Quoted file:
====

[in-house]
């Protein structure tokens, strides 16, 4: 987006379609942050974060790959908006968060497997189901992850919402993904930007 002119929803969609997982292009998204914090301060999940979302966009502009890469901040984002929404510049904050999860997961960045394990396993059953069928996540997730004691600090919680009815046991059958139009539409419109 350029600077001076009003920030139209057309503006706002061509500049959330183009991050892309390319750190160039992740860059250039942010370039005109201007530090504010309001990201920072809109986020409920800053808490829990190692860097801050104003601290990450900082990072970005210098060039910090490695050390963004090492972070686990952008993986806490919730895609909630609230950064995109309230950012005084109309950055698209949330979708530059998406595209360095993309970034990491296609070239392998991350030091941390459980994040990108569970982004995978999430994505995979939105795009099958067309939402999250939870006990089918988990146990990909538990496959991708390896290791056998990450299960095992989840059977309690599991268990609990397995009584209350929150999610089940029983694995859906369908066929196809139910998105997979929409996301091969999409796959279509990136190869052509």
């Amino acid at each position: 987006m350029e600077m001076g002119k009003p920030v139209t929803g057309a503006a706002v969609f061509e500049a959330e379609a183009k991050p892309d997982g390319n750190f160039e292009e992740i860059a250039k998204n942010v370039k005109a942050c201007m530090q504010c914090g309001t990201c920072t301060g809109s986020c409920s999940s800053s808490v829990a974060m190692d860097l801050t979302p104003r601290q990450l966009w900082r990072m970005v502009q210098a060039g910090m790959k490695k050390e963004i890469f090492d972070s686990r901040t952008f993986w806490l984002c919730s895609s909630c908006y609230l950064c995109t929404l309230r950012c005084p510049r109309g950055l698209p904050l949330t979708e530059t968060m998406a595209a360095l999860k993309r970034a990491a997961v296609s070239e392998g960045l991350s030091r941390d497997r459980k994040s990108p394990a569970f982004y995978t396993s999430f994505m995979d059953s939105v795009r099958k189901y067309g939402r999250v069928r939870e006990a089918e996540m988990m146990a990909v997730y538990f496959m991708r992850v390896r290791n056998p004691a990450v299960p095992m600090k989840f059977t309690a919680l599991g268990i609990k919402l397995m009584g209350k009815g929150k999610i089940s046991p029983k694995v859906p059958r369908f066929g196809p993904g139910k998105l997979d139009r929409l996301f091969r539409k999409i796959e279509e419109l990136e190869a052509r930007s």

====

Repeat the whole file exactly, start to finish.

[in-house]
């Protein structure tokens, strides 16, 4: 987006379609942050974060790959908006968060497997189901992850919402993904930007 002119929803969609997982292009998204914090301060999940979302966009502009890469901040984002929404510049904050999860997961960045394990396993059953069928996540997730004691600090919680009815046991059958139009539409419109 350029600077001076009003920030139209057309503006706002061509500049959330183009991050892309390319750190160039992740860059250039942010370039005109201007530090504010309001990201920072809109986020409920800053808490829990190692860097801050104003601290990450900082990072970005210098060039910090490695050390963004090492972070686990952008993986806490919730895609909630609230950064995109309230950012005084109309950055698209949330979708530059998406595209360095993309970034990491296609070239392998991350030091941390459980994040990108569970982004995978999430994505995979939105795009099958067309939402999250939870006990089918988990146990990909538990496959991708390896290791056998990450299960095992989840059977309690599991268990609990397995009584209350929150999610089940029983694995859906369908066929196809139910998105997979929409996301091969999409796959279509990136190869052509």
């Amino acid at each position: 987006m350029e600077m001076g002119k009003p920030v139209t929803g057309a503006a706002v969609f061509e500049a959330e379609a183009k991050p892309d997982g390319n750190f160039e292009e992740i860059a250039k998204n942010v370039k005109a942050c201007m530090q504010c914090g309001t990201c920072t301060g809109s986020c409920s999940s800053s808490v829990a974060m190692d860097l801050t979302p104003r601290q990450l966009w900082r990072m970005v502009q210098a060039g910090m790959k490695k050390e963004i890469f090492d972070s686990r901040t952008f993986w806490l984002c919730s895609s909630c908006y609230l950064c995109t929404l309230r950012c005084p510049r109309g950055l698209p904050l949330t979708e530059t968060m998406a595209a360095l999860k993309r970034a990491a997961v296609s070239e392998g960045l991350s030091r941390d497997r459980k994040s990108p394990a569970f982004y995978t396993s999430f994505m995979d059953s939105v795009r099958k189901y067309g939402r999250v069928r939870e006990a089918e996540m988990m146990a990909v997730y538990f496959m991708r992850v390896r290791n056998p004691a990450v299960p095992m600090k989840f059977t309690a919680l599991g268990i609990k919402l397995m009584g209350k009815g929150k999610i089940s046991p029983k694995v859906p059958r369908f066929g196809p993904g139910k998105l997979d139009r929409l996301f091969r539409k999409i796959e279509e419109l990136e190869a052509r930007s």